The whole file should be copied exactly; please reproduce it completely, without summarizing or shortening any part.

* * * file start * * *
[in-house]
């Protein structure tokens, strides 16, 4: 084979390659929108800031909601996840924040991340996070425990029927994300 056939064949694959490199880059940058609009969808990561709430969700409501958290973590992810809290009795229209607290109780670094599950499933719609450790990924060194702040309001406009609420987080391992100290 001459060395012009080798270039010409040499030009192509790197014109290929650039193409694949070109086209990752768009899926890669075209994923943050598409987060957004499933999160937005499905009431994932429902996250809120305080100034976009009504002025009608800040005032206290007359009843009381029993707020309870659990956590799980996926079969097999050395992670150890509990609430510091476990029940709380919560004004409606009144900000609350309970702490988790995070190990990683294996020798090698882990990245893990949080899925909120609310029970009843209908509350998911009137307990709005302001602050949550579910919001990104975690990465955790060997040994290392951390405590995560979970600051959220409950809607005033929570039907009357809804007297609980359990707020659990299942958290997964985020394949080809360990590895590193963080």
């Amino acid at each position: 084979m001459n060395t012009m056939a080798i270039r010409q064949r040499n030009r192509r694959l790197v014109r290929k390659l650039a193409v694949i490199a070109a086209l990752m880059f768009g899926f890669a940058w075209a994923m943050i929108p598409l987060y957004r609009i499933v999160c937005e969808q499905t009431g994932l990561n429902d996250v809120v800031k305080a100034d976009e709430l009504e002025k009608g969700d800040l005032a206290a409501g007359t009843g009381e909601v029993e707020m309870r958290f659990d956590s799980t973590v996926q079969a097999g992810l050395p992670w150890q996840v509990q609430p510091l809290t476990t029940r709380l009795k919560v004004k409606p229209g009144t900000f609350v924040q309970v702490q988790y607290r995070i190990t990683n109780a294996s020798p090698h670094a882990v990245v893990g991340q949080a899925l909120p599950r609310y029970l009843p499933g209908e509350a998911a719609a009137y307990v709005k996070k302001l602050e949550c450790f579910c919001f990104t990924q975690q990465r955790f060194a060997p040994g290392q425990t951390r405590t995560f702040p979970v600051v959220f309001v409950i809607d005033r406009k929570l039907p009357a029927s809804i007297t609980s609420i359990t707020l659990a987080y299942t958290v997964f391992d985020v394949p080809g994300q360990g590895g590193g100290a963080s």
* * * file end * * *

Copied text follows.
[in-house]
């Protein structure tokens, strides 16, 4: 084979390659929108800031909601996840924040991340996070425990029927994300 056939064949694959490199880059940058609009969808990561709430969700409501958290973590992810809290009795229209607290109780670094599950499933719609450790990924060194702040309001406009609420987080391992100290 001459060395012009080798270039010409040499030009192509790197014109290929650039193409694949070109086209990752768009899926890669075209994923943050598409987060957004499933999160937005499905009431994932429902996250809120305080100034976009009504002025009608800040005032206290007359009843009381029993707020309870659990956590799980996926079969097999050395992670150890509990609430510091476990029940709380919560004004409606009144900000609350309970702490988790995070190990990683294996020798090698882990990245893990949080899925909120609310029970009843209908509350998911009137307990709005302001602050949550579910919001990104975690990465955790060997040994290392951390405590995560979970600051959220409950809607005033929570039907009357809804007297609980359990707020659990299942958290997964985020394949080809360990590895590193963080």
């Amino acid at each position: 084979m001459n060395t012009m056939a080798i270039r010409q064949r040499n030009r192509r694959l790197v014109r290929k390659l650039a193409v694949i490199a070109a086209l990752m880059f768009g899926f890669a940058w075209a994923m943050i929108p598409l987060y957004r609009i499933v999160c937005e969808q499905t009431g994932l990561n429902d996250v809120v800031k305080a100034d976009e709430l009504e002025k009608g969700d800040l005032a206290a409501g007359t009843g009381e909601v029993e707020m309870r958290f659990d956590s799980t973590v996926q079969a097999g992810l050395p992670w150890q996840v509990q609430p510091l809290t476990t029940r709380l009795k919560v004004k409606p229209g009144t900000f609350v924040q309970v702490q988790y607290r995070i190990t990683n109780a294996s020798p090698h670094a882990v990245v893990g991340q949080a899925l909120p599950r609310y029970l009843p499933g209908e509350a998911a719609a009137y307990v709005k996070k302001l602050e949550c450790f579910c919001f990104t990924q975690q990465r955790f060194a060997p040994g290392q425990t951390r405590t995560f702040p979970v600051v959220f309001v409950i809607d005033r406009k929570l039907p009357a029927s809804i007297t609980s609420i359990t707020l659990a987080y299942t958290v997964f391992d985020v394949p080809g994300q360990g590895g590193g100290a963080s």